Giant pink condom put on 157-year-old statue in Sydney for HIV awareness

The giant sheathed obelisk in Hyde Park is part of a campaign to promote safe sex among gay men

Loulla-Mae Eleftheriou-Smith
Saturday 08 November 2014 14:12 GMT
Giant pink condom erected in Sydney as part of HIV awareness campaign
Giant pink condom erected in Sydney as part of HIV awareness campaign

A giant pink condom has been erected in Sydney’s Hyde Park as part of a campaign to promote HIV awareness.

The 60 ft tall obelisk has been sheathed in the pink condom-shaped cover as is part of the Aids Council of New South Wales (Acon) “I’m ON” campaign to encourage safe sex among gay men.

The 157-year-old heritage-listed obelisk will be covered for a week and packets of condoms have been strewn around the structure, bearing the message: “Test more + treat early + stay safe = ending HIV”.

Some have criticised the decision to erect the giant condom in a park where children are playing, but the stunt has yet to experience the kind of backlash recorded over the giant inflatable “sex toy” sculpture in Paris, which was meant to depict a Christmas tree.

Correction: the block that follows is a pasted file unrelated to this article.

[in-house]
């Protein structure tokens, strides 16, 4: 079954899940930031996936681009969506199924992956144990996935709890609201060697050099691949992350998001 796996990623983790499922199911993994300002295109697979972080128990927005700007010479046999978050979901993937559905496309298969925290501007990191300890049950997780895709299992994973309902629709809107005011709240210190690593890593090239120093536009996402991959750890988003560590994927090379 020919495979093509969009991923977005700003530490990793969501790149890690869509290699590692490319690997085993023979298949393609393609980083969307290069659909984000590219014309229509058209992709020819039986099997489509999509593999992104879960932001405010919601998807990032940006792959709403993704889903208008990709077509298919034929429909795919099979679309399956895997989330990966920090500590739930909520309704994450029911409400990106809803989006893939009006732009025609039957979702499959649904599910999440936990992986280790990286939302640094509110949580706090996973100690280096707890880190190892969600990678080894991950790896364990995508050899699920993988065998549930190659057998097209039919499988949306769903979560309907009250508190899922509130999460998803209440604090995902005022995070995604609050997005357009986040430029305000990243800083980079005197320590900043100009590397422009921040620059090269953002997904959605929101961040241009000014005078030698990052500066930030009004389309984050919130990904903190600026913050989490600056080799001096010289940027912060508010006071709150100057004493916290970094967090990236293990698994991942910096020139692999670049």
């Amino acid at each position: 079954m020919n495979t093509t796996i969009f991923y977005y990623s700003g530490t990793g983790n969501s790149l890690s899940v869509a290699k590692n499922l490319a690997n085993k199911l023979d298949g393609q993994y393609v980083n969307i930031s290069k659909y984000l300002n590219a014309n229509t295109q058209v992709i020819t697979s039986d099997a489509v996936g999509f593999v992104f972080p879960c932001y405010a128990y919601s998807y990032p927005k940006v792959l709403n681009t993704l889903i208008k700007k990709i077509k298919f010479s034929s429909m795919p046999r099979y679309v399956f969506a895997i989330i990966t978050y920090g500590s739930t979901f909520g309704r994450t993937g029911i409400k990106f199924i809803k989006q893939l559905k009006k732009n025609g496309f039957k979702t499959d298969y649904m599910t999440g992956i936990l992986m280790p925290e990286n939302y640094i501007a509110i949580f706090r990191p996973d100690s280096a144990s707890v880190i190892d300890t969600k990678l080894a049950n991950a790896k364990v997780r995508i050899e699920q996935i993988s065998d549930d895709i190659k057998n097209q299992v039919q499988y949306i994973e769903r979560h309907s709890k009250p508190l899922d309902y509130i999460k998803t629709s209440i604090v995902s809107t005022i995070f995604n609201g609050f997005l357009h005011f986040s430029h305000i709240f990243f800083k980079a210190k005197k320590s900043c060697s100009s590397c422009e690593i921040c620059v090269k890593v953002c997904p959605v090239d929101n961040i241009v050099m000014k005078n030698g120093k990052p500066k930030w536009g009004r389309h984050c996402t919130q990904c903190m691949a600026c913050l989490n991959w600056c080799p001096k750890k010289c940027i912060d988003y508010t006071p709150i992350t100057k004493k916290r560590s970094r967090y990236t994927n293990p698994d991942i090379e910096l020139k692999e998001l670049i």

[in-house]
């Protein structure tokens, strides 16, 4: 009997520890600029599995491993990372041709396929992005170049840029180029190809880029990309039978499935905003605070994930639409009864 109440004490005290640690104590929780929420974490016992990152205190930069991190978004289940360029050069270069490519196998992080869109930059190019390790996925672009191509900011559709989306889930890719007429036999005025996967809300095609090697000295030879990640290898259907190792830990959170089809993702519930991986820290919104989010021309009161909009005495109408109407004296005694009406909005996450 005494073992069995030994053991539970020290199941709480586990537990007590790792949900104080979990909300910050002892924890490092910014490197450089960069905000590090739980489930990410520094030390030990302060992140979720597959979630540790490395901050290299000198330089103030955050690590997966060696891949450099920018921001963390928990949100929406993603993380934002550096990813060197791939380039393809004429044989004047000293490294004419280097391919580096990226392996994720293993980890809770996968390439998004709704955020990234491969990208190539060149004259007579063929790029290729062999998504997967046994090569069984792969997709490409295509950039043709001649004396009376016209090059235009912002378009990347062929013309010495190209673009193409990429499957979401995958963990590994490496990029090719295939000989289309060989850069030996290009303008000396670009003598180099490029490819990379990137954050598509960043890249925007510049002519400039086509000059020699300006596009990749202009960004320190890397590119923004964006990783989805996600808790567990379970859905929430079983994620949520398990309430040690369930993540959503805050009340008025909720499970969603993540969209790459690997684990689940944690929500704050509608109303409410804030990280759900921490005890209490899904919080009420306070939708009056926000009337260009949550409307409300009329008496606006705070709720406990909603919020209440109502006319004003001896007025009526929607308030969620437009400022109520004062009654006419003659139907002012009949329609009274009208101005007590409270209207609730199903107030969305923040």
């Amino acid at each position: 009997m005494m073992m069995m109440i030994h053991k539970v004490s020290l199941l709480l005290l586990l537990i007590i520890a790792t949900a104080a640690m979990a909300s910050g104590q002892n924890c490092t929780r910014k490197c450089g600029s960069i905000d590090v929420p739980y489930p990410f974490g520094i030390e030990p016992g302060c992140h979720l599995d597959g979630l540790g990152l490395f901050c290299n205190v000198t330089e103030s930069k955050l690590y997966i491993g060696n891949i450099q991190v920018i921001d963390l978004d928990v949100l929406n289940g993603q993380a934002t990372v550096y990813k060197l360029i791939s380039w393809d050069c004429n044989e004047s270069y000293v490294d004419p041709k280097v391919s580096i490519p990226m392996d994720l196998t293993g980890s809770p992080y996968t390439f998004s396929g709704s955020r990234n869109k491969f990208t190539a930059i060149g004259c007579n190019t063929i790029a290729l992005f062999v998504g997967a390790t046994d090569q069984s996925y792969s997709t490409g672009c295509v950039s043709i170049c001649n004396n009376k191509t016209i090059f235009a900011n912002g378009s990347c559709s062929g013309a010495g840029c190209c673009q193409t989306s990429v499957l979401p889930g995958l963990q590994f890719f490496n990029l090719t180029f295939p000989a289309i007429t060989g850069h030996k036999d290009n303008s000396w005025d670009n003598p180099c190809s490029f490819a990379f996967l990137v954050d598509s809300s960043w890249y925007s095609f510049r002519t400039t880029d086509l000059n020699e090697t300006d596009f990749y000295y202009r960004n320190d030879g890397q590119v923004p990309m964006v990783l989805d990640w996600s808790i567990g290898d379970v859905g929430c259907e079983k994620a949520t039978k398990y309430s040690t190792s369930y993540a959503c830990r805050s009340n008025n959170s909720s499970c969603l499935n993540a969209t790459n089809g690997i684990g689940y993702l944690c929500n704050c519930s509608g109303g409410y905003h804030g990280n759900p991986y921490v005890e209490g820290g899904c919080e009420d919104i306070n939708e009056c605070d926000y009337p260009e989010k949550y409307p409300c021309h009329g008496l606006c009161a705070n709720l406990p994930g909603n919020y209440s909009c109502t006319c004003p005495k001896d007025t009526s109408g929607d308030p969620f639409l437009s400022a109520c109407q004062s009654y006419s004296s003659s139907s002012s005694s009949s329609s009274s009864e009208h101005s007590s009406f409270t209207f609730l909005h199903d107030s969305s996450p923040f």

The condom will be in place for a week

Acon is a health promotion organisation that focuses on HIV and Aids, lesbian, gay, bisexual and transgender health, and its chief executive Nicholas Parkhill has said the visible icon in a high-traffic area was deliberately chosen to “turn lots of heads and raise a few eyebrows”.

Mr Parkhill said the need for gay men to “stay safe” by using condoms it at the core of the organisation’s strategy for eliminating HIV transmission by the end of the decade.

“We won’t be able to achieve this goal unless fay men use condoms when they’re having high-risk sex with causal partners, particularly in situations where are partner’s HIV status isn’t known – it’s that simple.”

Mr Parkhill said that while 44 per cent of gay men in the area report always wearing a condom when having sex with casual partners, research from the University of New South Wales’ Centre for Social Research in Health shows the number of gay men not always using a condom during casual encounters has increased by around 20 per cent in the last 15 years.

Join our commenting forum

Join thought-provoking conversations, follow other Independent readers and see their replies


Thank you for registering

Please refresh the page or navigate to another page on the site to be automatically logged inPlease refresh your browser to be logged in